John Bradley, Chairman of the joint IET/BSI committee (responsible for the 18th Edition book’s technical content) shares his experience of understanding and applying the Wiring Regulations.
I began my career in the electrical industry in 1965 as an apprentice electrician and, even at this early stage of my professional life, I’d heard of the Wiring Regulations and knew they were very important.
For anyone trying to construct or maintain an electrical installation for safe operation, life would be a lot harder if the Wiring Regulations didn’t exist. The law alone wouldn’t be much help and the Regulations give practical ways to meet legal requirements and show compliance.
As my career progressed, I saw that the Regulations not only help electricians to stick to legal requirements but they also introduce important safety improvements for electrical installations.
One of the main improvements introduced during my career was disconnection times based on research into the effects of electric current on humans and livestock. Others were RCD additional protection for socket-outlets, cables concealed in walls and final circuits in bathrooms.
I’ve also seen improvements to fire safety with the introduction of things like metal-cased consumer units, targeted use of protective devices and more detailed advice on sizing cables buried in thermal insulation.
More complex regulations
At first I worked with the 14th Edition, which was the last of the ‘old style’ of Wiring Regulations. The regulations in that edition were generally more prescriptive and simpler to apply, but they did not give me all the answers I was looking for.
Some of the different types of protective device becoming available were not so well catered for by the requirements as they are now. And the content on isolation and switching was really too simple to be easily interpreted for more complex installations, in some cases.
I then worked in consultancy for 21 years, designing and managing electrical installation projects, before joining NICEIC as an Inspecting Engineer, then the Principal Engineer. More recently, I’ve become a self-employed consulting engineer and UK Standards Manager for Schneider Electric.
Over the course of my career, the Wiring Regulations have changed considerably. They have become less about telling people what to do and are more clearly based on reasoning. Although this gives more flexibility to designers and installers as to how they should do things, it also demands more effort and ability from electricians to interpret and apply the requirements.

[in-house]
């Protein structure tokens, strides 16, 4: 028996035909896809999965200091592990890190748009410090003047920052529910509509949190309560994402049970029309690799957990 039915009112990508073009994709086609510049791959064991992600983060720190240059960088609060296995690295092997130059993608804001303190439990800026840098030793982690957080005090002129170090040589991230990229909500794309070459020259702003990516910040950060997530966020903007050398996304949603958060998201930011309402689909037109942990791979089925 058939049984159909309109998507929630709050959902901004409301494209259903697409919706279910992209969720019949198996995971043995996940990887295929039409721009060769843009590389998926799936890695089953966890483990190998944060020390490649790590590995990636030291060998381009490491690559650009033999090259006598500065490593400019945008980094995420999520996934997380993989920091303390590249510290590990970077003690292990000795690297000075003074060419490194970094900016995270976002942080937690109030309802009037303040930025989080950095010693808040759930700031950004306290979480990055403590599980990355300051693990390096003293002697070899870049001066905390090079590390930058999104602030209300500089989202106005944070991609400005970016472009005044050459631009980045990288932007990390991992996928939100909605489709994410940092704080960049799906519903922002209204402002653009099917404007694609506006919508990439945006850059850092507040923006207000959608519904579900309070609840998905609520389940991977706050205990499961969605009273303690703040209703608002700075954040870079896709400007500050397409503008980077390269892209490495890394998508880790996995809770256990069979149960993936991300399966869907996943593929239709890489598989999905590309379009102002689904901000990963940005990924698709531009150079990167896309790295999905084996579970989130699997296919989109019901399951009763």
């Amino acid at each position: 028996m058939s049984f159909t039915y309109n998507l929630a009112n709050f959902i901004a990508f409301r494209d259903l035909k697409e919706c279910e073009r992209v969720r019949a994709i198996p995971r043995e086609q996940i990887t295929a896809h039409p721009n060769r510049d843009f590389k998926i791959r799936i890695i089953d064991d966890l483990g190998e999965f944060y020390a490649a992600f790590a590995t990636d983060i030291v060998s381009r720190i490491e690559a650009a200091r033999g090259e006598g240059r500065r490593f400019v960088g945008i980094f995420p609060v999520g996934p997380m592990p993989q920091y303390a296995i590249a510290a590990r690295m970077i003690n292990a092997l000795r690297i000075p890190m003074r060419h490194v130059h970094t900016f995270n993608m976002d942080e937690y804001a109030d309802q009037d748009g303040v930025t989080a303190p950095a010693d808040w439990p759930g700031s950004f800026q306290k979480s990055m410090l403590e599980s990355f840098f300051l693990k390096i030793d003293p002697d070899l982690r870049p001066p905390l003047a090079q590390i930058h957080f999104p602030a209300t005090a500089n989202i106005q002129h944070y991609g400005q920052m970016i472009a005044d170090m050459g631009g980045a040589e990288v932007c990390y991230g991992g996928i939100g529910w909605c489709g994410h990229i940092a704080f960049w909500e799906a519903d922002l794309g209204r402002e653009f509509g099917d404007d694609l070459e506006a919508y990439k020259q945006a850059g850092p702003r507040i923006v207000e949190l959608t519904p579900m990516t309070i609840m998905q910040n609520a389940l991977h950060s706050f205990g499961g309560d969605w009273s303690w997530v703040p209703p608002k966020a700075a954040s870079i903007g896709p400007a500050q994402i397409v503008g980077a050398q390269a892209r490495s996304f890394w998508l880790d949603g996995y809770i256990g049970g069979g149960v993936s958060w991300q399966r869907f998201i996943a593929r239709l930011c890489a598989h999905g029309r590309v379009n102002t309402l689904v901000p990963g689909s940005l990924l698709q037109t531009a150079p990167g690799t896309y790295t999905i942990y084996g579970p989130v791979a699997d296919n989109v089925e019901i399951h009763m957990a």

Understanding the new regulations
I’m very familiar with the feeling of opening a new edition of the Wiring Regulations and the challenges of using it. However, it’s essential that you keep abreast of the changes to the Regulations as when you’re working on an installation you have to recognise situations where specific regulations apply. You need to know where to find what you’re looking for in the book and understand the implications of what you read. You also need to know when to ask for help.
How should electricians overcome these challenges?
Personal study of the Wiring Regulations is necessary, but may not be enough on its own. Other things you can do to improve your understanding are to attend training sessions and discuss the Regulations with more experienced colleagues.
The Institution of Engineering and Technology (IET), the publisher of the Wiring Regulations, also provides guidance materials, events and training to help electricians and engineers familiarise themselves with the latest edition.
Ever since the 15th edition, each version of the Wiring Regulations has been more complex than the previous editions. It’s important that electricians and engineers take all the help on offer in order to get to grips with the latest edition.